Alumnus interns in Washington, D.C., while finishing law degree

Mar 14, 2019
Wesley Williams lands law internship in Washington DC

Newman alumnus Wesley Williams is completing his final semester of law school in Washington, D.C.

Williams will graduate with a Juris Doctor degree from the University of Kansas (KU) School of Law in May 2019 but first, he is completing an internship with Congress.

Williams looking ecstatic after landing his law internship in Washington DC
Williams posing with a Dwight D. Eisenhower statue

He chose to participate in the KU School of Law’s “Sixth Semester in D.C.” program, which allows students to finalize their degree while working for a government or nonprofit organization. Students are required to simultaneously take two university courses.

Williams searched online for internships and found one as a legal intern for the U.S. Senate Committee on Agriculture, Nutrition and Forestry.

“Much of my luck finding this internship comes from experience,” said Williams. His first internship with Congress occurred while he was still a student at Newman University, and Williams was eager to return, he said.

Williams said the rich heritage our nation holds in terms of agriculture is what originally interested him in the committee.

“I came to work for the committee because of my desire to help mold public policy as well as the high level of importance the industry holds, not just in Kansas, but in America as a whole.”

Many of the challenges Williams has faced come from his inexperience with agriculture but he said he’s relying on the skills he learned at Newman, such as the ability to analyze and research, to help him through it.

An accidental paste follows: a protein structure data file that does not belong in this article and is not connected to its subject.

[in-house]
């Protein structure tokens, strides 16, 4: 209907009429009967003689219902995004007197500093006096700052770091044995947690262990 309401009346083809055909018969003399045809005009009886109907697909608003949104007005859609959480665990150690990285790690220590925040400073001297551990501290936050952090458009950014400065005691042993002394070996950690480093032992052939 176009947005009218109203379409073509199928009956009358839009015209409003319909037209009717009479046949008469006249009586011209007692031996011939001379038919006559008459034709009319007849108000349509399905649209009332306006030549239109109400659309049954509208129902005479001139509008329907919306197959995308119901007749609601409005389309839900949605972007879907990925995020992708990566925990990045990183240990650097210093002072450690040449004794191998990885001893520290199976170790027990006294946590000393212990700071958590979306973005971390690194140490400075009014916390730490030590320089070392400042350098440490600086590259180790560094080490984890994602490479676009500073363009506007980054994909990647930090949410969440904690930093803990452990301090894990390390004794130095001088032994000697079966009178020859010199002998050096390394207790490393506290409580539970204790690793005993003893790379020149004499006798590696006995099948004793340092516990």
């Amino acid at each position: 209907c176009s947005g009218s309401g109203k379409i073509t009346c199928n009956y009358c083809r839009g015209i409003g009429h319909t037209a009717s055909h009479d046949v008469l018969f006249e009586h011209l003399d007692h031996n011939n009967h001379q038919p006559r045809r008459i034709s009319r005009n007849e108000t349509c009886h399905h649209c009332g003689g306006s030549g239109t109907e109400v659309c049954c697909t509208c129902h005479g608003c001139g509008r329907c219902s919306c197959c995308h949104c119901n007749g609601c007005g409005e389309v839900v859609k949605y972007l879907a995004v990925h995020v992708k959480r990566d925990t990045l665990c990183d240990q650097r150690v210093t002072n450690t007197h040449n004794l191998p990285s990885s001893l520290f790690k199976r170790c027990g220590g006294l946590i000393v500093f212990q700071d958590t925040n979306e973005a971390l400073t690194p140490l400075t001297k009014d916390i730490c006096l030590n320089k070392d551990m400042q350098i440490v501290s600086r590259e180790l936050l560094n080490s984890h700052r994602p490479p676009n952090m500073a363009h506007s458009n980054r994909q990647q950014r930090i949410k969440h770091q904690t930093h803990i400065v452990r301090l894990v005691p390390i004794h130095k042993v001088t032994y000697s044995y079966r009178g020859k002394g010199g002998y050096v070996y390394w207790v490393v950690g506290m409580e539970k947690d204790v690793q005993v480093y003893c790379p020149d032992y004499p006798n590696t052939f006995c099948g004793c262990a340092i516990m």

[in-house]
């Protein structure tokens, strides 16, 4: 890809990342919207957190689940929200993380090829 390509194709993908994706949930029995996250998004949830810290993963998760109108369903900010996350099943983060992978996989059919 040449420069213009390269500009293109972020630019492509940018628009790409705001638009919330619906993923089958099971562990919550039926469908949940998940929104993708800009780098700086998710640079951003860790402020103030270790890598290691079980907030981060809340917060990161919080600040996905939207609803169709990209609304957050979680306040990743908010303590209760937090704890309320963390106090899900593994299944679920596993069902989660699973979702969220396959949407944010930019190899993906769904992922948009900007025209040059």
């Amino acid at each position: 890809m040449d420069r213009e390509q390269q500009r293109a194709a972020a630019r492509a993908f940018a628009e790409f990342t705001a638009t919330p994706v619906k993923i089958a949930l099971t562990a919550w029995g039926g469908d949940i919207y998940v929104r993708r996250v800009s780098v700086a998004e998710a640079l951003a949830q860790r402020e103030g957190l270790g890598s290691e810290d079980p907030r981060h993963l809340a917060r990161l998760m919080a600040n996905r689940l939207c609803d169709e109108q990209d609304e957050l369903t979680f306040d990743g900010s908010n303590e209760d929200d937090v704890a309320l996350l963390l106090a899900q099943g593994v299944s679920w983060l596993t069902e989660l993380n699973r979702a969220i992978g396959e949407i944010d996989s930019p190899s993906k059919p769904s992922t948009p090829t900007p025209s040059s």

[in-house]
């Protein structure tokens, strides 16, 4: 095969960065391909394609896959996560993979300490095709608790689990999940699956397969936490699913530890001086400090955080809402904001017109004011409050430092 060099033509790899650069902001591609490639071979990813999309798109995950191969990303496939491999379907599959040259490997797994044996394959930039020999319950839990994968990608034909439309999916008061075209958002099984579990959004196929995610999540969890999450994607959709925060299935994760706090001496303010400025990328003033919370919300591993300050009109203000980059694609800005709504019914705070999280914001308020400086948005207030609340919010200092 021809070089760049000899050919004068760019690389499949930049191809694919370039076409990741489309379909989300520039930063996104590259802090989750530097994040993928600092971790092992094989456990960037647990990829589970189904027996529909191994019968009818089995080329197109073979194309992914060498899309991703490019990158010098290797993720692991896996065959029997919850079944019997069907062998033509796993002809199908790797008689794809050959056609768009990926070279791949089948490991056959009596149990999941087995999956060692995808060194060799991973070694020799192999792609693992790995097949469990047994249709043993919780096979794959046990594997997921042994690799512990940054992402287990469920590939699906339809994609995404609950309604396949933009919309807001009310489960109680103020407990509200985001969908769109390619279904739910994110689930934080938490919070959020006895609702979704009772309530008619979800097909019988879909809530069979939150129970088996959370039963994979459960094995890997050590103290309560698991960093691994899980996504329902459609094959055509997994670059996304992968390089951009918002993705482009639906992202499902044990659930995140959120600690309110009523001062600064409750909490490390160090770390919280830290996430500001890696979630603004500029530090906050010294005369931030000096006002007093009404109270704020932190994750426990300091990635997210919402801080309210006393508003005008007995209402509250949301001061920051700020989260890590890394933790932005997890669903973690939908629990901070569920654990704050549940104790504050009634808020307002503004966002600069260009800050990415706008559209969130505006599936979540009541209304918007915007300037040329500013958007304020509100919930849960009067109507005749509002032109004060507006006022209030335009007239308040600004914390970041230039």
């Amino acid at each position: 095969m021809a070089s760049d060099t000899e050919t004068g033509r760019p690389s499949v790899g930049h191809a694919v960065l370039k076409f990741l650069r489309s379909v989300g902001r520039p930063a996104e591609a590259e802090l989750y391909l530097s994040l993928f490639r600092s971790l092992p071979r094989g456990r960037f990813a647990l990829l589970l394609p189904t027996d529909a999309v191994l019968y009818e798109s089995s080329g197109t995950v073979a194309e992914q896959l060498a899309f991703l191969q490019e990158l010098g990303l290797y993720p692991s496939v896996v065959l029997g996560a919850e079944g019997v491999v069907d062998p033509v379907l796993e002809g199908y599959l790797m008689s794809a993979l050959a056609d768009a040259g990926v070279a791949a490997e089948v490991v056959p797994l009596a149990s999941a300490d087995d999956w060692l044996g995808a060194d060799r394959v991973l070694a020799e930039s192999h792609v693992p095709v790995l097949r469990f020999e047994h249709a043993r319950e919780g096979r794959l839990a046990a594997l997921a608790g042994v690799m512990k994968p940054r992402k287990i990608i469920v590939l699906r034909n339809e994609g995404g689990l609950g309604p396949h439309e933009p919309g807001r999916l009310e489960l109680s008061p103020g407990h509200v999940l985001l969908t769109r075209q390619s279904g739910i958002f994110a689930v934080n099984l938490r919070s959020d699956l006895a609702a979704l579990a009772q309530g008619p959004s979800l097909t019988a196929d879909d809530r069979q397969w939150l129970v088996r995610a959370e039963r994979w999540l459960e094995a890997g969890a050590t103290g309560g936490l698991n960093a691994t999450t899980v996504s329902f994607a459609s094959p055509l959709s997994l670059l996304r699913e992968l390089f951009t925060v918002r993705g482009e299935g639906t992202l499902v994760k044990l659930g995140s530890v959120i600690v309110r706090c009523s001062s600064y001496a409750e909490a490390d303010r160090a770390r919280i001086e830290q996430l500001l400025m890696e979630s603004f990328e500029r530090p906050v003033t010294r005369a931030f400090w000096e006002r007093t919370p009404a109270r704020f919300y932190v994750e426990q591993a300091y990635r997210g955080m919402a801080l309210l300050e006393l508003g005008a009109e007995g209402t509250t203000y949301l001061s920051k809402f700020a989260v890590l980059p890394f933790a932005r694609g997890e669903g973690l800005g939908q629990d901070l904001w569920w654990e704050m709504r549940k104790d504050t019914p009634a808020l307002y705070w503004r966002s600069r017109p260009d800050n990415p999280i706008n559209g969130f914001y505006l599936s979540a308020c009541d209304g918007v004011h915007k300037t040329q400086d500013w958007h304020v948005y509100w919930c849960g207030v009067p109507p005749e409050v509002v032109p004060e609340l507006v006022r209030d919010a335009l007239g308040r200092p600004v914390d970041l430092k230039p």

“The committee recently passed the Agricultural Improvement Act of 2018, commonly referred to as the Farm Bill. Much of my work is to look at the provisions of the Farm Bill and to determine some of the effects it has on other pieces of legislation, such as the Appropriations Bill Congress passed last month,” he explained.

“Additionally, I cover hearings and briefings of importance to some of the committee’s staff, do issue research for potential future legislation, and help prepare for hearings before the committee.”

Williams enjoys living in a fast-paced and lively city, he said, but most importantly, he enjoys the work he’s doing with the committee.

“My work is wonderful because I get to analyze policy and legislation — something I have always had a desire for. I get to work with brilliant policymakers and learn from experienced Hill veterans. My coworkers have been nothing but supportive and incredibly helpful in my development as a lawyer,” said Williams.

Williams (right) with two friends at the 2016 Newman University Baccalaureate.
Williams (right) with two friends at the 2016 Newman University Baccalaureate.

His love for public service was fostered at Newman University, he said. “I believe that the sense of community service that is instilled in Newman students is one of the largest factors to my success in Washington. Newman seeks to ’empower graduates to transform society.’ This mission lends itself to preparing students for a career in public service.”

Williams graduated from Newman with a theater degree in 2016, which provided him with communication skills that he now utilizes daily, he said. He added that he will be forever grateful for his time at Newman and all the skills he learned that have helped shape him into a lawyer.